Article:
THEREFORE, BE IT RESOLVED, that the United Methodist Church strengthen its advocacy of the eradication of sexism by opposing all forms of violence or discrimination based on gender, gender identity, sexual practice or sexual orientation.
BE IT FURTHER RESOLVED, that the General Board of Church and Society develop resources and materials aimed at educating members of the local churches about the reality, issues, and effects of homophobia and heterosexism and the need for Christian witness against these facets of marginalization.
This next petition is from the UMC’s General Board of Church and Society. It was adopted by a vote of 839 for to 34 against. I have included only the portions relevant to this discussion.
Grieving and Repenting from Acts of Hate and Violence (80627-C2-R9999)
Therefore, we resolve that The United Methodist Church, with assistance from the appropriate boards, agencies, and local churches continue to educate:
children and youth on the sins of hate and bigotry;
seminary students and clergy on the trends of hate in the world and how the church can faithfully prevent and respond to acts of hate; and
all persons in The United Methodist Church about the sins of hatred and bigotry that have been committed in our United Methodist Church against our members and against those with whom we seek to minister.
We also resolve that the members of The United Methodist Church:
be active participants in civic or religious organizations that promote unity and diversity and work to eradicate acts of hate;
take strong nonviolent action in opposition to hate groups;
develop support group(s) for persons active in antiracism strategies and for persons ministering to victims of hate crimes.
evangelize those individuals who would choose to be a part of hate groups or who commit acts of hate and violence individually and show them the compassion and saving grace of Jesus Christ;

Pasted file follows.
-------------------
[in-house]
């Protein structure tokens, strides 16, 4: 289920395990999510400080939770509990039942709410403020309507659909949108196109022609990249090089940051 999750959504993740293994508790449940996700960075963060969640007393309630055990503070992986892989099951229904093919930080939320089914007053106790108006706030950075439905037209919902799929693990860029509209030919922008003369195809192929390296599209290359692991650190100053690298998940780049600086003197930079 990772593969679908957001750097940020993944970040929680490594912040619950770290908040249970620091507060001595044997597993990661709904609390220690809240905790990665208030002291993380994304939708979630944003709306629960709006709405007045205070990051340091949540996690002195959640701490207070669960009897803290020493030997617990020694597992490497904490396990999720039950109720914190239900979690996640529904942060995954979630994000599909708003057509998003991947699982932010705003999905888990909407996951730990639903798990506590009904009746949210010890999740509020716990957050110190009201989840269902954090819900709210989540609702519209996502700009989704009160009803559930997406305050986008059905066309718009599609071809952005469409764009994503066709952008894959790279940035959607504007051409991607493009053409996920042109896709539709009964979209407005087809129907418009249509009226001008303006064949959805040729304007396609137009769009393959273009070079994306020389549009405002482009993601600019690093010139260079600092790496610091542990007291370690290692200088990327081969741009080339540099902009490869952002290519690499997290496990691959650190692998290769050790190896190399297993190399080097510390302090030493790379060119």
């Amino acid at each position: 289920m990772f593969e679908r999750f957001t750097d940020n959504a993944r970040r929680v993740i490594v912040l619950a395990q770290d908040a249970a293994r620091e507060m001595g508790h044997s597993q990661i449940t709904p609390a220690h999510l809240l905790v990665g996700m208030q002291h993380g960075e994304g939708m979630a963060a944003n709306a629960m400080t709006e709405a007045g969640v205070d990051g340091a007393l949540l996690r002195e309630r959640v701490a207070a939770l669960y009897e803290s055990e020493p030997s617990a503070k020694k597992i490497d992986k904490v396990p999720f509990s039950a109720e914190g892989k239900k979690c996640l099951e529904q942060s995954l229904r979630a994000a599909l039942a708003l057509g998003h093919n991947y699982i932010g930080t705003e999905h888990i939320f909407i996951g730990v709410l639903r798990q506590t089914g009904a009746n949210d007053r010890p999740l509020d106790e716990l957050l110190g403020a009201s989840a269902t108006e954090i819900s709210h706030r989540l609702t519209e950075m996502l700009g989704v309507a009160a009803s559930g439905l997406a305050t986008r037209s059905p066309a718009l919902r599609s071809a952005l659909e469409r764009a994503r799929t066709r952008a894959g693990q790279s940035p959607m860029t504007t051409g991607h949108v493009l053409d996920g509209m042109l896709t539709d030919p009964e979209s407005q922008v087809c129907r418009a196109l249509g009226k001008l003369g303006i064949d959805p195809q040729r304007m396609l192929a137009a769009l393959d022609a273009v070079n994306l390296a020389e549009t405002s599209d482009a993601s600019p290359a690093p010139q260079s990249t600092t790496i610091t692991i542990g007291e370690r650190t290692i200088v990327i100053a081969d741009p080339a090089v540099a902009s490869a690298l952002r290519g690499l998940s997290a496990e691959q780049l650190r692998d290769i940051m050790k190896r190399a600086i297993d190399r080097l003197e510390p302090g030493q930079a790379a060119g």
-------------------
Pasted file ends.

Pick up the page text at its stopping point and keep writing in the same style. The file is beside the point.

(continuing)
promote diversity dialogue and programs in all churches, annual conferences, central conferences, general agencies, campus ministry units, and any other place where The United Methodist Church has a witness;
support a restorative-justice response to hate crimes, which aims at dialogue, accountability, and healing between victims and offenders rather than adding more punishment of offenders if their crime was motivated by hate; and
speak up when you are a victim of hate crimes. If you are subject to an act of bigotry or racial violence, tell someone. Tell your family, your friends, neighbors, the church; seek support for yourself. Report the incident to police. Insist that the crime be reported as a “hate crime.”
We resolve that all United Methodist congregations, under the leadership of the General Board of Church and Society to advocate for:
law-enforcement personnel to maintain records on hate crimes and to bring to justice the perpetrators of such violence and intimidation;
hearings on hate crimes, particularly in those states where statistics reveal an increase in the activity of the Ku Klux Klan and other hate groups;
hate crimes prevention legislation that includes gay, lesbian, bisexual and transgender persons.
So I guess the message there is that Methodists shouldn’t let Gays and Lesbians be members, but are not allowed to hate them. Sounds pretty much like the standard conservative line to me. At least they are on record as opposing hate crimes (including transgender!) and opposing discrimination (including gender identity!). I don’t think I could have stomached the alternative to not being against those and still stayed a Methodist.